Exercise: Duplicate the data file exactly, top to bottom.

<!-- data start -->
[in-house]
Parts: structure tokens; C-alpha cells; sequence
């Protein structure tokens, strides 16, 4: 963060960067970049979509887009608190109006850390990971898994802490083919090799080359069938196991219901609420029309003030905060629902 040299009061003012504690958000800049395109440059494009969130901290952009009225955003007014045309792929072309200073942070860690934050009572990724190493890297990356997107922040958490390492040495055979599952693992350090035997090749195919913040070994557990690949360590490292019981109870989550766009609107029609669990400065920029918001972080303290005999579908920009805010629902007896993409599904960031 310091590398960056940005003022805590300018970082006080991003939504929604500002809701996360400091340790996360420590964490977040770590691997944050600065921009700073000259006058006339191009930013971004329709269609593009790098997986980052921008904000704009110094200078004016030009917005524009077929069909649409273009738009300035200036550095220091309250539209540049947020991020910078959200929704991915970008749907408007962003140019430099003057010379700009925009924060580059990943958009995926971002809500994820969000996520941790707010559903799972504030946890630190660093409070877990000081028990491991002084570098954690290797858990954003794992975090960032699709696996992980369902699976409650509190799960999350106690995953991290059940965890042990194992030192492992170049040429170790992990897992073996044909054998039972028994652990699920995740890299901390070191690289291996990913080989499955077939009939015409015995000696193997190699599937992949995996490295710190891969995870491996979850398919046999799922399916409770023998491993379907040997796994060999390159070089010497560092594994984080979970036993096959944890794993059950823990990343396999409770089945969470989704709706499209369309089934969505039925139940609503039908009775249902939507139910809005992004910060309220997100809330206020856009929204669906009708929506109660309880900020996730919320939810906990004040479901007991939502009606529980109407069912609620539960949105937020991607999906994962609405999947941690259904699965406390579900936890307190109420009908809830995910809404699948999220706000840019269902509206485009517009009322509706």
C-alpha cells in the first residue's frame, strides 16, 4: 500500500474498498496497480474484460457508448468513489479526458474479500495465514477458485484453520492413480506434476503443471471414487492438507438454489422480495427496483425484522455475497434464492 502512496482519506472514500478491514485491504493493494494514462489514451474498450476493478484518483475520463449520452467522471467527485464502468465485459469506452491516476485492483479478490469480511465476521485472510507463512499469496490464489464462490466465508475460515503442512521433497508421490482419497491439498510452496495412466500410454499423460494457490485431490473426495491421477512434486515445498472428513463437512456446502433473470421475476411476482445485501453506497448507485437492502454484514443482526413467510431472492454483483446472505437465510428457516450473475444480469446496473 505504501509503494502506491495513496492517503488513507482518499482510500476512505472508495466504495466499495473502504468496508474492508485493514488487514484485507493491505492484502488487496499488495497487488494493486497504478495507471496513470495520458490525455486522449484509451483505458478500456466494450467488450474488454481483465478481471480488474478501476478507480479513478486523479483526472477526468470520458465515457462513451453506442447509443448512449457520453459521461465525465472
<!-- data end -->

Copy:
[in-house]
Parts: structure tokens; C-alpha cells; sequence
């Protein structure tokens, strides 16, 4: 963060960067970049979509887009608190109006850390990971898994802490083919090799080359069938196991219901609420029309003030905060629902 040299009061003012504690958000800049395109440059494009969130901290952009009225955003007014045309792929072309200073942070860690934050009572990724190493890297990356997107922040958490390492040495055979599952693992350090035997090749195919913040070994557990690949360590490292019981109870989550766009609107029609669990400065920029918001972080303290005999579908920009805010629902007896993409599904960031 310091590398960056940005003022805590300018970082006080991003939504929604500002809701996360400091340790996360420590964490977040770590691997944050600065921009700073000259006058006339191009930013971004329709269609593009790098997986980052921008904000704009110094200078004016030009917005524009077929069909649409273009738009300035200036550095220091309250539209540049947020991020910078959200929704991915970008749907408007962003140019430099003057010379700009925009924060580059990943958009995926971002809500994820969000996520941790707010559903799972504030946890630190660093409070877990000081028990491991002084570098954690290797858990954003794992975090960032699709696996992980369902699976409650509190799960999350106690995953991290059940965890042990194992030192492992170049040429170790992990897992073996044909054998039972028994652990699920995740890299901390070191690289291996990913080989499955077939009939015409015995000696193997190699599937992949995996490295710190891969995870491996979850398919046999799922399916409770023998491993379907040997796994060999390159070089010497560092594994984080979970036993096959944890794993059950823990990343396999409770089945969470989704709706499209369309089934969505039925139940609503039908009775249902939507139910809005992004910060309220997100809330206020856009929204669906009708929506109660309880900020996730919320939810906990004040479901007991939502009606529980109407069912609620539960949105937020991607999906994962609405999947941690259904699965406390579900936890307190109420009908809830995910809404699948999220706000840019269902509206485009517009009322509706």
C-alpha cells in the first residue's frame, strides 16, 4: 500500500474498498496497480474484460457508448468513489479526458474479500495465514477458485484453520492413480506434476503443471471414487492438507438454489422480495427496483425484522455475497434464492 502512496482519506472514500478491514485491504493493494494514462489514451474498450476493478484518483475520463449520452467522471467527485464502468465485459469506452491516476485492483479478490469480511465476521485472510507463512499469496490464489464462490466465508475460515503442512521433497508421490482419497491439498510452496495412466500410454499423460494457490485431490473426495491421477512434486515445498472428513463437512456446502433473470421475476411476482445485501453506497448507485437492502454484514443482526413467510431472492454483483446472505437465510428457516450473475444480469446496473 505504501509503494502506491495513496492517503488513507482518499482510500476512505472508495466504495466499495473502504468496508474492508485493514488487514484485507493491505492484502488487496499488495497487488494493486497504478495507471496513470495520458490525455486522449484509451483505458478500456466494450467488450474488454481483465478481471480488474478501476478507480479513478486523479483526472477526468470520458465515457462513451453506442447509443448512449457520453459521461465525465472